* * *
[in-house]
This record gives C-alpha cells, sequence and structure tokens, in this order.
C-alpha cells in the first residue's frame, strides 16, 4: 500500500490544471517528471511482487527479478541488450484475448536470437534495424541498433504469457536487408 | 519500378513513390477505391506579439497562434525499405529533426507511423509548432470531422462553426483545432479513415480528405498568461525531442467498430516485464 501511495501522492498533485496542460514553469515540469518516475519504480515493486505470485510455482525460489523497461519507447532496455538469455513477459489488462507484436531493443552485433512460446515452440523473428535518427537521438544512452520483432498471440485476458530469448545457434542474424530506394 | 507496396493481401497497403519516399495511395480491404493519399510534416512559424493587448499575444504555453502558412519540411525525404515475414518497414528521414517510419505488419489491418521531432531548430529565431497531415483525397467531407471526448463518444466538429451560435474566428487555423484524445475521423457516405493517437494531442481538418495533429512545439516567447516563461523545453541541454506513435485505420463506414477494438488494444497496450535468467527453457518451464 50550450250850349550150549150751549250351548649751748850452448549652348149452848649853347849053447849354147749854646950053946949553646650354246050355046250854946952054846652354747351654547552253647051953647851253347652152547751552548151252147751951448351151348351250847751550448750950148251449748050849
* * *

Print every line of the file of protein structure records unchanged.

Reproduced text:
[in-house]
This record gives C-alpha cells, sequence and structure tokens, in this order.
C-alpha cells in the first residue's frame, strides 16, 4: 500500500490544471517528471511482487527479478541488450484475448536470437534495424541498433504469457536487408 | 519500378513513390477505391506579439497562434525499405529533426507511423509548432470531422462553426483545432479513415480528405498568461525531442467498430516485464 501511495501522492498533485496542460514553469515540469518516475519504480515493486505470485510455482525460489523497461519507447532496455538469455513477459489488462507484436531493443552485433512460446515452440523473428535518427537521438544512452520483432498471440485476458530469448545457434542474424530506394 | 507496396493481401497497403519516399495511395480491404493519399510534416512559424493587448499575444504555453502558412519540411525525404515475414518497414528521414517510419505488419489491418521531432531548430529565431497531415483525397467531407471526448463518444466538429451560435474566428487555423484524445475521423457516405493517437494531442481538418495533429512545439516567447516563461523545453541541454506513435485505420463506414477494438488494444497496450535468467527453457518451464 50550450250850349550150549150751549250351548649751748850452448549652348149452848649853347849053447849354147749854646950053946949553646650354246050355046250854946952054846652354747351654547552253647051953647851253347652152547751552548151252147751951448351151348351250847751550448750950148251449748050849